Anyone who has read or watched the news, been on social media, or had a conversation over the last few weeks knows that rape is a topic of heated discussion. Women’s safety, rape culture, “bully bros,” the privilege of white middle-class rapists, the consequences for the rapist versus the effect on the victim’s life, and the judicial slap on the wrist given in the latest case have all been discussed in detail.
The Brock Turner case has given us much to think about in regard to women’s safety. As I read and considered it, a memory surfaced from my distant past like a bubble rising from the ocean depths. The contents of that bubble are something I have not thought about in a very long time.
Small Town to Big City
I will say immediately that I have never been raped. Now, I can congratulate myself on that fact and think that it’s because I have been more diligent, more observant, more prepared, and more careful than other girls. But that’s not true. Once I was just lucky.
It happened in my freshman year at Northeastern University. Like many of the school’s students, I had come to the city from a small town and was pretty much unaware of what a girl needed to do to stay safe. I was 17 (I started first grade at 5) and from a small town where I had not dated much.
NU’s orientation program addressed safety but I remember it being only from the perspective of a school located in a big city. Memory is a malleable thing but mine says they told us how to protect ourselves from strangers on Boston’s streets and sidewalks. How to protect ourselves from other students on school grounds was glossed over, if addressed at all.
The Frat Party
In the fall of my freshman year I went with my roommate to a frat party. This is and was not unusual behavior for girls looking to have fun in college. We went together for mutual support and we were conservatively dressed. Back then college girls did not dress like call girls and we would not have been allowed out of the dorm in such clothes. We couldn’t even wear pants on the street unless we were going to an athletic event.
At the party I had a beer and talked and danced. Later in the evening a highly inebriated young man came up to me and started talking. He wasn’t tall but was very solidly built. Right away he told me that he was on the wrestling team and that accounted for his impressive physique. Not wanting to spend any time with a drunk, however athletic, I looked to disengage myself and get lost in the crowd.
When I turned away, he simply reached out, grabbed me, and put me into a fireman’s carry over his shoulder. Then he turned and made his way through the crowd to the stairs. I was too surprised and intimidated to do more than pound on his back and demand that he put me down. He ignored my protests. I did not scream—not that I think anyone in that room would have paid attention to it. Given the level of noise and confusion, I doubt anyone would have noticed what he had done. Fortunately for me, my roommate did.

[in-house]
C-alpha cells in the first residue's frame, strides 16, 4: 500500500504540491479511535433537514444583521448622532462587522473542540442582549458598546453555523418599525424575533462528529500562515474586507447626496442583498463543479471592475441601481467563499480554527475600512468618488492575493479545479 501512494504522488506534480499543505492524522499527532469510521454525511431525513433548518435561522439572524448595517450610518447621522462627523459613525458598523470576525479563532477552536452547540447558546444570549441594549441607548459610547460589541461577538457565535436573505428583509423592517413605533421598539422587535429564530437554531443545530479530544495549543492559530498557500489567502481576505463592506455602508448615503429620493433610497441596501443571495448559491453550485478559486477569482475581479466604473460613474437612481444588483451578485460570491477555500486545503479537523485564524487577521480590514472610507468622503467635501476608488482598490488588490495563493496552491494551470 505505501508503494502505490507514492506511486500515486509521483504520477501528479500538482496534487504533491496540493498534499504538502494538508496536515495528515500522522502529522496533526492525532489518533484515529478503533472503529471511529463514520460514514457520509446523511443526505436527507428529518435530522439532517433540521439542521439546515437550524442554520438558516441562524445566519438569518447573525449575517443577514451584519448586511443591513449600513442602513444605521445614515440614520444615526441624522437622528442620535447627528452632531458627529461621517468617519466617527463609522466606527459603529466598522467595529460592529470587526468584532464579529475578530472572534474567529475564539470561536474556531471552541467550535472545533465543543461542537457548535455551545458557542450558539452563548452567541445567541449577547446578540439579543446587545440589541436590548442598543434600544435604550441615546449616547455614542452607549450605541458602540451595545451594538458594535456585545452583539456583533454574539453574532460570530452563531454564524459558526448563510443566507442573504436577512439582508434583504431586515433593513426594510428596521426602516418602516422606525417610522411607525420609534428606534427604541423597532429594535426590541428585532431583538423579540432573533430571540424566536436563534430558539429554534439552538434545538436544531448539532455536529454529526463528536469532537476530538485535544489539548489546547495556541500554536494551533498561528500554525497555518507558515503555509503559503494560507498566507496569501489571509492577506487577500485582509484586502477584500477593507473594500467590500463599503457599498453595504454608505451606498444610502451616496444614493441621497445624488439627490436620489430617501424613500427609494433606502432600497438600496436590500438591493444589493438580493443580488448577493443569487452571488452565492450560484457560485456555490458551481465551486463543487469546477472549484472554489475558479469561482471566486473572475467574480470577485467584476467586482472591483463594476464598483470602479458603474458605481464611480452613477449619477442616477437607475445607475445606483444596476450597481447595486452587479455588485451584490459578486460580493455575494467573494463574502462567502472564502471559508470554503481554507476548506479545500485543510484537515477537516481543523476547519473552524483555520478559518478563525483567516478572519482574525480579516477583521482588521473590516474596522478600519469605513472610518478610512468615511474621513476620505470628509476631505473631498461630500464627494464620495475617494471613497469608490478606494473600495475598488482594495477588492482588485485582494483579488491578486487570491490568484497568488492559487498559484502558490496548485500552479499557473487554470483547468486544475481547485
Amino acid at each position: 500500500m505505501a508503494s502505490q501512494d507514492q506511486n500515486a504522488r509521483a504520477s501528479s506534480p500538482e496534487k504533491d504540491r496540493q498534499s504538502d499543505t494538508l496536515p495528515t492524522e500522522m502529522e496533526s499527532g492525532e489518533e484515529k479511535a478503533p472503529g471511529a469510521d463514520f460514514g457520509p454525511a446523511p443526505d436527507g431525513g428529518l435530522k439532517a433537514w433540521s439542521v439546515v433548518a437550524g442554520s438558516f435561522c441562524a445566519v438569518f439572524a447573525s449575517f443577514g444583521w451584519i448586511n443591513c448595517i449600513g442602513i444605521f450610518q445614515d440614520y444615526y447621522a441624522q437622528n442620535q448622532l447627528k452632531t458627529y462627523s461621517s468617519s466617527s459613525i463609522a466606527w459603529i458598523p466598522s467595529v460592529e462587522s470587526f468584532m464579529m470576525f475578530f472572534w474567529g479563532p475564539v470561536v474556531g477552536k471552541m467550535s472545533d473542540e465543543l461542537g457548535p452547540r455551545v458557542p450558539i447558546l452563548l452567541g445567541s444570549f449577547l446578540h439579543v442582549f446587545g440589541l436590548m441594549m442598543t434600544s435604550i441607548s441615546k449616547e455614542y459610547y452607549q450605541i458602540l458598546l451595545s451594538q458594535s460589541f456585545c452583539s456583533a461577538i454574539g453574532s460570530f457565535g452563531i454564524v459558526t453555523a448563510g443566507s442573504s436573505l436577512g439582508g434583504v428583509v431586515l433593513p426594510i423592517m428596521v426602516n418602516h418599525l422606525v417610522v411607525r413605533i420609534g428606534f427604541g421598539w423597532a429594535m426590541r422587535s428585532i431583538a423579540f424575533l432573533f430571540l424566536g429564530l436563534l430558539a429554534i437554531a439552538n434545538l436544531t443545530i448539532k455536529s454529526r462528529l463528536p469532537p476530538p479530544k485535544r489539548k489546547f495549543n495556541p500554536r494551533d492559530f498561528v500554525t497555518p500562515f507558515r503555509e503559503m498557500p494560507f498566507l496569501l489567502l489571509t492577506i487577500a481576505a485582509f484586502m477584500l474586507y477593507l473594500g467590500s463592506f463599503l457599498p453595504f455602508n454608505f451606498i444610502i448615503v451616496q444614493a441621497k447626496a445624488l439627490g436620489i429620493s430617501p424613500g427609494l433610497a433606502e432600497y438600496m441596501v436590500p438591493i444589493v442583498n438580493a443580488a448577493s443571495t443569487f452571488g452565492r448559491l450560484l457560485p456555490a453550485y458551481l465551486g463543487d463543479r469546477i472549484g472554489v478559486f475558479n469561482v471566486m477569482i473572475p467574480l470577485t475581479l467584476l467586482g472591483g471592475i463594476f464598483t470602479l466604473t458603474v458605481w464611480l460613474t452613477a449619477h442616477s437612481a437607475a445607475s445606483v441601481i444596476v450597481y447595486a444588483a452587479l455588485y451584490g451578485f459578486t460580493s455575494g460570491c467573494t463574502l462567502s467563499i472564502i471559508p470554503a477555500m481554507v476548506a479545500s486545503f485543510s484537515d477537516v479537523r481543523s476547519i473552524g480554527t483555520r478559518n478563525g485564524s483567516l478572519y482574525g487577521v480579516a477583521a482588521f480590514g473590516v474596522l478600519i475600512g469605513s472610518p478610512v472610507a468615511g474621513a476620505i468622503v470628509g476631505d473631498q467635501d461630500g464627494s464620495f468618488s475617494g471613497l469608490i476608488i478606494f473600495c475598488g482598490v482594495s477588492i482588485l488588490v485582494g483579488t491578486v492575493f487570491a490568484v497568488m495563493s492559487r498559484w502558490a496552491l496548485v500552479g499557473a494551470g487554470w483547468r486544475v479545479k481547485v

Trapped in His Room
The wrestler carried me up the stairs to his room in the frat house and put me down. I turned to get away but he grabbed me by the arm and held tight. At this point I was scared. I wanted out of that room and he wasn’t going to let me go. Then my roommate showed up. She did a silly little dance to distract him and played with a tie she had somehow acquired and wore like a scarf. While he was paying attention to her I hid behind the door. When he asked where I had gone she told him I had left and he went out to look for me. As soon as he was gone we took off and went back to the dorm.
What could have happened had she not shown up is anyone’s guess. He might have raped me—he was much stronger and clearly had his mind set on what he wanted to do. He was also very drunk and might just as easily have fallen asleep.
Did I report it? No, I did not. Nothing had actually happened and who would have believed a naive freshman girl instead of an athlete? Campus rape wasn’t even a term back then. Instead I told my friends the story and stayed away from that fraternity house. I never saw him again, nor did I want to. If he saw me, he didn’t remember our “encounter.” That was the end of it.
Women’s Safety and Moral Culpability
But my point is that things could easily have gone the other way. I wasn’t looking for his behavior and I hadn’t dressed in any way that would have remotely triggered it. I wasn’t drunk or even close to it. He took me completely by surprise and only one person had noticed what he did. Like Brock Turner this college athlete might have been found to have “less moral culpability” because he had been drinking. I, of course, would have been “asking for it” because I had drunk a beer. Alcohol, like everything else in these situations, works two ways, depending on who has done the drinking.
I was lucky. I got away without any damage worse than being frightened. The incident probably helped me to be more cautious and not get surprised again. The woman Brock Turner raped in an alley after she had passed out, was not lucky. The college athlete who found her saw not a woman in distress, someone who needed the help of an honorable young man, but an opportunity for abuse.
Frankly speaking, he wasn’t even freaked out at the thought of having sex with someone who was unconscious and incapable of responding, much less consenting. That’s a shade too close to necrophilia for anyone.
I came home safely and she did not. Her rescuers — two graduate students from Sweden who were honorable young men — arrived a few moments too late. But coming home safe at night shouldn’t depend on luck.